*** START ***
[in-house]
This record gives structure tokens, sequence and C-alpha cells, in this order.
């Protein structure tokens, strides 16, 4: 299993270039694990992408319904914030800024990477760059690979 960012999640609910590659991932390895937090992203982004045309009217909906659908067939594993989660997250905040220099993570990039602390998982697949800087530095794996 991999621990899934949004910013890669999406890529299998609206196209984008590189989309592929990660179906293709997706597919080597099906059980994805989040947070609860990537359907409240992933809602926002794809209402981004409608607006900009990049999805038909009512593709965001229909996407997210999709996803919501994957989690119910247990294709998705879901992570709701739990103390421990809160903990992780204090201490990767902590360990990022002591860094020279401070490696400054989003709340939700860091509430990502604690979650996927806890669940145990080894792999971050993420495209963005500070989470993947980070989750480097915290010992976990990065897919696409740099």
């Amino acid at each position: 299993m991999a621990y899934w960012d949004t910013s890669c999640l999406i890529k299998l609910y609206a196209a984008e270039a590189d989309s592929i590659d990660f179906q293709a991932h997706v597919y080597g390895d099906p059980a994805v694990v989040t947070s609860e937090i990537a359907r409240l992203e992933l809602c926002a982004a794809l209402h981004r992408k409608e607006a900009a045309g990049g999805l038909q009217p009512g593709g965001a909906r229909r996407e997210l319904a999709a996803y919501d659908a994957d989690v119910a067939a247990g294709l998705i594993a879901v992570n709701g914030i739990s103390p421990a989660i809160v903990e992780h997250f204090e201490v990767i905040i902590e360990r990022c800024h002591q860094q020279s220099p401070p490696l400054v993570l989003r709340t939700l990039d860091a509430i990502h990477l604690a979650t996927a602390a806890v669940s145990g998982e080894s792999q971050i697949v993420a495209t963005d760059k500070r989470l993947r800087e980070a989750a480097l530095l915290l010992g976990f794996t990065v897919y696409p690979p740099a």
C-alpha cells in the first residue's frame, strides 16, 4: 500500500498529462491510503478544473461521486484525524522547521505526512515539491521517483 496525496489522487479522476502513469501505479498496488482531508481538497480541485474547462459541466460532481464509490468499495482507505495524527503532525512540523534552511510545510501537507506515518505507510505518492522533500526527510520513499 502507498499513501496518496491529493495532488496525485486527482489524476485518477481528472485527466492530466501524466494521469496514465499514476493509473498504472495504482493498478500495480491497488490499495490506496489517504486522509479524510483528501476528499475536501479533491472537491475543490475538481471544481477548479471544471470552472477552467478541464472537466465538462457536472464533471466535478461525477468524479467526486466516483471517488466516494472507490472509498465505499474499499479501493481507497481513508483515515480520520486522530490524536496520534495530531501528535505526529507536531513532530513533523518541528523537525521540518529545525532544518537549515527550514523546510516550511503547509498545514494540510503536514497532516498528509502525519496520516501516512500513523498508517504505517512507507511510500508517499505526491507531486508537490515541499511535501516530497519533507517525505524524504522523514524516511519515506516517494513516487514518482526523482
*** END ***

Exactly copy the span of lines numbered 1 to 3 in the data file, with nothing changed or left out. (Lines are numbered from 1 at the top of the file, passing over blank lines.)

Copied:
[in-house]
This record gives structure tokens, sequence and C-alpha cells, in this order.
């Protein structure tokens, strides 16, 4: 299993270039694990992408319904914030800024990477760059690979 960012999640609910590659991932390895937090992203982004045309009217909906659908067939594993989660997250905040220099993570990039602390998982697949800087530095794996 991999621990899934949004910013890669999406890529299998609206196209984008590189989309592929990660179906293709997706597919080597099906059980994805989040947070609860990537359907409240992933809602926002794809209402981004409608607006900009990049999805038909009512593709965001229909996407997210999709996803919501994957989690119910247990294709998705879901992570709701739990103390421990809160903990992780204090201490990767902590360990990022002591860094020279401070490696400054989003709340939700860091509430990502604690979650996927806890669940145990080894792999971050993420495209963005500070989470993947980070989750480097915290010992976990990065897919696409740099």